Procrastination- finding the way out

November 19, 2021by Editorial Team
To wait, or not to wait

The cliche reads thus: Time and tide wait for no man. But to make better use of time, one needs to know the reasons why time is not working out for him the way it should. No, it is not an astronomer's prophecy. It is sheer understanding by mindfulness and reason.

Procrastination, or the tendency to put off important work for a later time,  consistently impedes academic success of students and their general well-being. This is because it affects their time management skills along with the ability to manage their own actions. Apart from lower academic performance ( Steele et al, 2007), procrastination also leads to  increased stress (Sirois et al., 2003) and poorer mental health (Stead et al., 2010). Therefore, it is necessary to understand the causes and the factors that behind procrastination  to be able to reduce it.

What makes us procrastinate?

It is striking that despite knowing the potentially negative consequences, one still indulges in an irrational delay in completing tasks, which makes procrastination a self-regulated failure. Some of the most common reasons behind procrastination include fear of failure, criticism, low self-esteem and trouble in focusing. We also put off things either because we have too many other things on our plates or because we do not want to do them. Martin Luther King. Junior had said, “You don’t have to see the whole staircase. Just take the first step.” To reach a particular destination we should initially start by taking small steps. After all, it is a human trait which also ends up piling an unfair amount of guilt on the procrastinator. In fact, researchers such as Lay has matched procrastination with certain dominant traits viz. perfectionism, anxiety, agitation, dejection, and self-discrepancy. Procrastination is also strongly influenced by psychological factors, such as the low confidence in one’s own abilities to perform (Steel, 2007) and inability to cope with negative emotions that arise in challenging situations. (Dionne, 2016; Gagnon et al., 2016).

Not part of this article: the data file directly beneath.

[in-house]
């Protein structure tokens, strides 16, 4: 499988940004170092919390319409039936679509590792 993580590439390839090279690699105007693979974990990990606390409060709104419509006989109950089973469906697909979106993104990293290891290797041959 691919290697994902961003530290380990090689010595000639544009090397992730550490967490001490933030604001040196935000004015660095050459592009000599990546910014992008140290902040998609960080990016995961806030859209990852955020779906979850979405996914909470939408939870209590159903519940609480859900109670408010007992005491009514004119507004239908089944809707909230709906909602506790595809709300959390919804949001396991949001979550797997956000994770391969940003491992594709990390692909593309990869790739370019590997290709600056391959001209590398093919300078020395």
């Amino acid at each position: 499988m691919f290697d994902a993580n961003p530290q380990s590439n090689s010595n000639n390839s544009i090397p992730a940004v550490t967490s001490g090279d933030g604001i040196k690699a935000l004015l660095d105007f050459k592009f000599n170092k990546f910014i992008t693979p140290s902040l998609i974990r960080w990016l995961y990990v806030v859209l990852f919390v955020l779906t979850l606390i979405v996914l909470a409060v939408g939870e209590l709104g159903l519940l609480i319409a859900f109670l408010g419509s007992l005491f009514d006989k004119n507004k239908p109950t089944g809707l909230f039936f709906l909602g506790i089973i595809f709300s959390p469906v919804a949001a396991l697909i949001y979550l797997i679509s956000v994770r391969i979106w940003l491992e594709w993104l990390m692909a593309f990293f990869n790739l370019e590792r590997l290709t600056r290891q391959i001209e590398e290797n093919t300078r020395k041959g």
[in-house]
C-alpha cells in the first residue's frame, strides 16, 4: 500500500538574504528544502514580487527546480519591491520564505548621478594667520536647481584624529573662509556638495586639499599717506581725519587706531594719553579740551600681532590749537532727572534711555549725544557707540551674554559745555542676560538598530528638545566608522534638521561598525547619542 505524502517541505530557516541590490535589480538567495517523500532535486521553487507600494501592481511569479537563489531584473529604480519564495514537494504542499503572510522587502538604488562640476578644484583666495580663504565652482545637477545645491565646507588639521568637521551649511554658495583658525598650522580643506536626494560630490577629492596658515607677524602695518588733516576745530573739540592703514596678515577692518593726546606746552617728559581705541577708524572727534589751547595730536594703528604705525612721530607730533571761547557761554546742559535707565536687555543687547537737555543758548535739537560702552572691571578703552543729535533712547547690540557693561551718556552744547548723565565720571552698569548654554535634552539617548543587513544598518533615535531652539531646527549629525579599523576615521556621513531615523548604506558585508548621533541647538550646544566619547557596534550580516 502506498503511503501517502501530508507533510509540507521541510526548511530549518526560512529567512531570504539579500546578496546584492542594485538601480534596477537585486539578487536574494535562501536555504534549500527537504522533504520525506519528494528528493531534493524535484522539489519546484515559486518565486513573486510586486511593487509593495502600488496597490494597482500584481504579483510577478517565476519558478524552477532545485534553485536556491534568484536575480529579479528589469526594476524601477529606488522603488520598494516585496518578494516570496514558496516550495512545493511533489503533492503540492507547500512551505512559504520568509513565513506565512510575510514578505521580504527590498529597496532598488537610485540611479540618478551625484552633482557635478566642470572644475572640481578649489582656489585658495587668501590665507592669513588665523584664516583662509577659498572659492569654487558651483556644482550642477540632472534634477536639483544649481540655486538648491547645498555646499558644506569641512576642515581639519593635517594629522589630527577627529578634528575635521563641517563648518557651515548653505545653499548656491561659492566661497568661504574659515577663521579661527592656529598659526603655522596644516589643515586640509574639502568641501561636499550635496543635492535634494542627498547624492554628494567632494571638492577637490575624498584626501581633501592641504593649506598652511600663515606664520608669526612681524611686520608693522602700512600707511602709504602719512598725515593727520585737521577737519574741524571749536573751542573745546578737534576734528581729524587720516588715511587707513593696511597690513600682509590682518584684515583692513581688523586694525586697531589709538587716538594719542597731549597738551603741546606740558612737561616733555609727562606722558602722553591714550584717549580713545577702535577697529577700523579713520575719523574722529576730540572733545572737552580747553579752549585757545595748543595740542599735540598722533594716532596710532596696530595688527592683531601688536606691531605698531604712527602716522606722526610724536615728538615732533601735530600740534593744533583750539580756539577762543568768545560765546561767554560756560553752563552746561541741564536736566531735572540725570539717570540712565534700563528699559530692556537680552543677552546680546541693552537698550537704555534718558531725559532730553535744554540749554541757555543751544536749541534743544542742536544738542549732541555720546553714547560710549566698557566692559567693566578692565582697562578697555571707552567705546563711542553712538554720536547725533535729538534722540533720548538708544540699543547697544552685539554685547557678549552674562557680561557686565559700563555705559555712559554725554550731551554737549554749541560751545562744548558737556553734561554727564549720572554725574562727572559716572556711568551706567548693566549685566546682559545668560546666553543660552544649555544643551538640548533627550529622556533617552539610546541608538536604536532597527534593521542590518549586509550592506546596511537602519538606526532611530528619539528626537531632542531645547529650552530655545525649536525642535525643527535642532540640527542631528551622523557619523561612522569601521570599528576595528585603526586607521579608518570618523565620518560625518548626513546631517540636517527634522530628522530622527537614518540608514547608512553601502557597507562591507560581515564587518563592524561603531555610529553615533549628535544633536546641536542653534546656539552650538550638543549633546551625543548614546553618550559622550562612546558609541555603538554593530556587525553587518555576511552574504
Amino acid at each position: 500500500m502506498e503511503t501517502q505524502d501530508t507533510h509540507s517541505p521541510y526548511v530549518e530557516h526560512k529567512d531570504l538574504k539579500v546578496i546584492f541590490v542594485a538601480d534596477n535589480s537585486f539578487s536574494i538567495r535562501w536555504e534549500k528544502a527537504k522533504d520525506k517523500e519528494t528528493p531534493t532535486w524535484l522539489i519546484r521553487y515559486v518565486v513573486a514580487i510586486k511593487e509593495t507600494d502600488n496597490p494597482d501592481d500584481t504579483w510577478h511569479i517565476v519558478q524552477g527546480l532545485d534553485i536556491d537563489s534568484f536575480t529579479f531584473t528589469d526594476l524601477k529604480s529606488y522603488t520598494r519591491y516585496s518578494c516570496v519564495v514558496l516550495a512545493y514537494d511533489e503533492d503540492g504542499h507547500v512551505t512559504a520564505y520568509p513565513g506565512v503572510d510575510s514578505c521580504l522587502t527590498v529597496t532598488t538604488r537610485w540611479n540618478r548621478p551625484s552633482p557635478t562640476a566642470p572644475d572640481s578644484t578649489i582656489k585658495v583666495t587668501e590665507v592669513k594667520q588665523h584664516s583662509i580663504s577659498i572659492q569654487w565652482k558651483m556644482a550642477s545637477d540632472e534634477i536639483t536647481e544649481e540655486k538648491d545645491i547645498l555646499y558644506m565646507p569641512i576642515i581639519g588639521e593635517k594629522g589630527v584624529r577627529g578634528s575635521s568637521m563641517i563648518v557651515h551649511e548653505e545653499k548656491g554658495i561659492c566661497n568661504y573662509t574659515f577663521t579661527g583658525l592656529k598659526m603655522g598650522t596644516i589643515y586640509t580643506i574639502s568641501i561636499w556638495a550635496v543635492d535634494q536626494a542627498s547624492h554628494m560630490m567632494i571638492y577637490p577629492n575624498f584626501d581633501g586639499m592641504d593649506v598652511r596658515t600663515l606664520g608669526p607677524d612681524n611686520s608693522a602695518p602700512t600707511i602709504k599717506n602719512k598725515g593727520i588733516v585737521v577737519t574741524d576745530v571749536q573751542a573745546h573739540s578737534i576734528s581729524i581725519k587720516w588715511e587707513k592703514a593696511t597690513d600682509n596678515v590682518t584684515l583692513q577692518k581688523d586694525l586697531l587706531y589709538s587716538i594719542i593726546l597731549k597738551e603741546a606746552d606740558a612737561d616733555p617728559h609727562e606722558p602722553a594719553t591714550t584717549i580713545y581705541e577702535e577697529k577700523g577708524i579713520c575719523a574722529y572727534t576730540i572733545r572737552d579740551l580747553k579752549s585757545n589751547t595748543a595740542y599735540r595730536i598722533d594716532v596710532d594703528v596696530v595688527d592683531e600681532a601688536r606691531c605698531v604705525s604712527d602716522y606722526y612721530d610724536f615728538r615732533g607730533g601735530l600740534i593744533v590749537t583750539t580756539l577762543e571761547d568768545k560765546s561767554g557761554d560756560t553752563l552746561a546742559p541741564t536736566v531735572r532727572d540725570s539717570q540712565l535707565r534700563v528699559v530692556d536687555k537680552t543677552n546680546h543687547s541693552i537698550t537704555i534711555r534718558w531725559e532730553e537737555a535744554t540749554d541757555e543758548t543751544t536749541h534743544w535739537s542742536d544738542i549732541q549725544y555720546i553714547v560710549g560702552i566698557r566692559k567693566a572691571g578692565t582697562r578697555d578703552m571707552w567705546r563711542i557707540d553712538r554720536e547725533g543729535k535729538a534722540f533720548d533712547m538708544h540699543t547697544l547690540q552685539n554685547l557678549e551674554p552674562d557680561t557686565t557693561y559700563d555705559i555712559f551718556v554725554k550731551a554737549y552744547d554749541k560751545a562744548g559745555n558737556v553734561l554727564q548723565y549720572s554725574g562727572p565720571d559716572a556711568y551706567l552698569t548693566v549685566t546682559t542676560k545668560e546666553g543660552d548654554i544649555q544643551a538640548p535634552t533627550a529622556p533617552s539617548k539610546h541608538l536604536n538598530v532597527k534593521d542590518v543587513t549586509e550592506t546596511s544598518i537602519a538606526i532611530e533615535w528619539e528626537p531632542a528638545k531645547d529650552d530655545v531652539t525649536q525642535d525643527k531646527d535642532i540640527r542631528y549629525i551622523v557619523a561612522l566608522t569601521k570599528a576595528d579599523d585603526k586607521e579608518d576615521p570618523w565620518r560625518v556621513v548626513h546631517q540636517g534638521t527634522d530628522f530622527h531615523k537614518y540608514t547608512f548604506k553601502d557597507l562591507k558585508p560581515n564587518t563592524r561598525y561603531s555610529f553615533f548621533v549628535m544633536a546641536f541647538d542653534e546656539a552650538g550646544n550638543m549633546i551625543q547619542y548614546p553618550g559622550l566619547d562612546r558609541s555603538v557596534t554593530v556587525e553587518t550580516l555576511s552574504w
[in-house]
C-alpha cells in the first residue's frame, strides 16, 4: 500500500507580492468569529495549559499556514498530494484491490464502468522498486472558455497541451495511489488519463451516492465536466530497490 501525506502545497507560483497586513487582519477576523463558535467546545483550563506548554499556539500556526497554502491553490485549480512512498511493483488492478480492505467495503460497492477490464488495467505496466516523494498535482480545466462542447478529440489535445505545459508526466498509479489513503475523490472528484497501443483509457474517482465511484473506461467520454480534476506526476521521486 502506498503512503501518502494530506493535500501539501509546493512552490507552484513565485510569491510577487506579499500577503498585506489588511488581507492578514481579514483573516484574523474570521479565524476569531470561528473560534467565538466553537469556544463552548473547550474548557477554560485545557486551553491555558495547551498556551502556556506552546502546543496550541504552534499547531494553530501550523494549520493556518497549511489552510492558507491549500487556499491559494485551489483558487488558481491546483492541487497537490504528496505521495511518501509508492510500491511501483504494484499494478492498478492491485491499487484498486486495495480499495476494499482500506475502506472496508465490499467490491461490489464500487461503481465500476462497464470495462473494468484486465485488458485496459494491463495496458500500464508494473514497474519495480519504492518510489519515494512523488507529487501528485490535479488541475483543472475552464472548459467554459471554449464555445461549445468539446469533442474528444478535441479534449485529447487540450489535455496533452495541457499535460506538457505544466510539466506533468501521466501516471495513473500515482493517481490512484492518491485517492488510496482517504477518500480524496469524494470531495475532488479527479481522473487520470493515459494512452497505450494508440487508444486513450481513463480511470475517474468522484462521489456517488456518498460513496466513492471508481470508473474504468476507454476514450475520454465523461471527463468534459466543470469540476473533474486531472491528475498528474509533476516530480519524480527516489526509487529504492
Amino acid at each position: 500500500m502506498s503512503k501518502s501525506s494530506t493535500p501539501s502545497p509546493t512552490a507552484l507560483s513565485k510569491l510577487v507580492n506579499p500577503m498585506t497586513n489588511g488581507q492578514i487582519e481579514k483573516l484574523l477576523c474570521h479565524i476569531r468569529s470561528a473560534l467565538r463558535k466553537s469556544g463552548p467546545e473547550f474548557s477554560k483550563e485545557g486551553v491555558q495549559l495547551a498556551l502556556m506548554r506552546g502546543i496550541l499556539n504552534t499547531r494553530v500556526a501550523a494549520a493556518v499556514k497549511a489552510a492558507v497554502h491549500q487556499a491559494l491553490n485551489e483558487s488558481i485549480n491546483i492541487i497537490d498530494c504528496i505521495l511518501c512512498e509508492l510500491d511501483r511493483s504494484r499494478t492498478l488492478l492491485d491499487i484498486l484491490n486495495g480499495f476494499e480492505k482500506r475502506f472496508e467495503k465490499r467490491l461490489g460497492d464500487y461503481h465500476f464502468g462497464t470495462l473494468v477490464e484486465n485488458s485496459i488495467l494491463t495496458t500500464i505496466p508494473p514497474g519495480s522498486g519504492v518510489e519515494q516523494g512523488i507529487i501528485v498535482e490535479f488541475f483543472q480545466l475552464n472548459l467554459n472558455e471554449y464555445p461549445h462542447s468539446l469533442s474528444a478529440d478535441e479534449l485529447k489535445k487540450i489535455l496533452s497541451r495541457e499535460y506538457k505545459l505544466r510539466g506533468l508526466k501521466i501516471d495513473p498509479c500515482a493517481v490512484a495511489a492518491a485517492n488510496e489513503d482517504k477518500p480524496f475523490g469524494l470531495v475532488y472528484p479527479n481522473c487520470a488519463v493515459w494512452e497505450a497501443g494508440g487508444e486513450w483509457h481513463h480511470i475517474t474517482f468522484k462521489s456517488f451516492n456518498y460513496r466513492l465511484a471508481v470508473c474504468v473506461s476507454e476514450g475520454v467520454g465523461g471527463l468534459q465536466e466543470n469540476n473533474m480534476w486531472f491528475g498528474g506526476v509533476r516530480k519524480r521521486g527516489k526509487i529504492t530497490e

Ways to control

Procrastinators can curb their habit if they understand its causes, clear the misconception and seek ways of  prevention. This is possible with better self-control. While procrastinating is a very natural flaw we all share, it can get quite troublesome if it gets out of hand. 

One way to stop procrastinating is to break down the dreaded task into little steps. Understanding the value of time is very important. When we will realise the value of time it will prevent us from procrastinating and will help us to begin from ‘now’ itself.

Different interventions to reduce procrastination have focused on improving time management skills. Many of us may have had turned into master procrastinators during the lockdown, thinking there was ample time available to complete our tasks. However if one breaks the big task into small parts, these bits segments are individually manageable, and so the tendency to procrastinate can reduce as well.

On a slightly different note, would like to share that some researchers have also observed that procrastination is not always bad. It may, in some cases, train our minds in doing things at the last minute, that can even help in handling pressure in a better way.

About the authors

The article has been contributed by the following students from St. Joseph’ s High School, Matigara- Ahana Mallik, Meghna Biswas, Prashasti Mondal and Sreeparna Dutta Chowdhury. 

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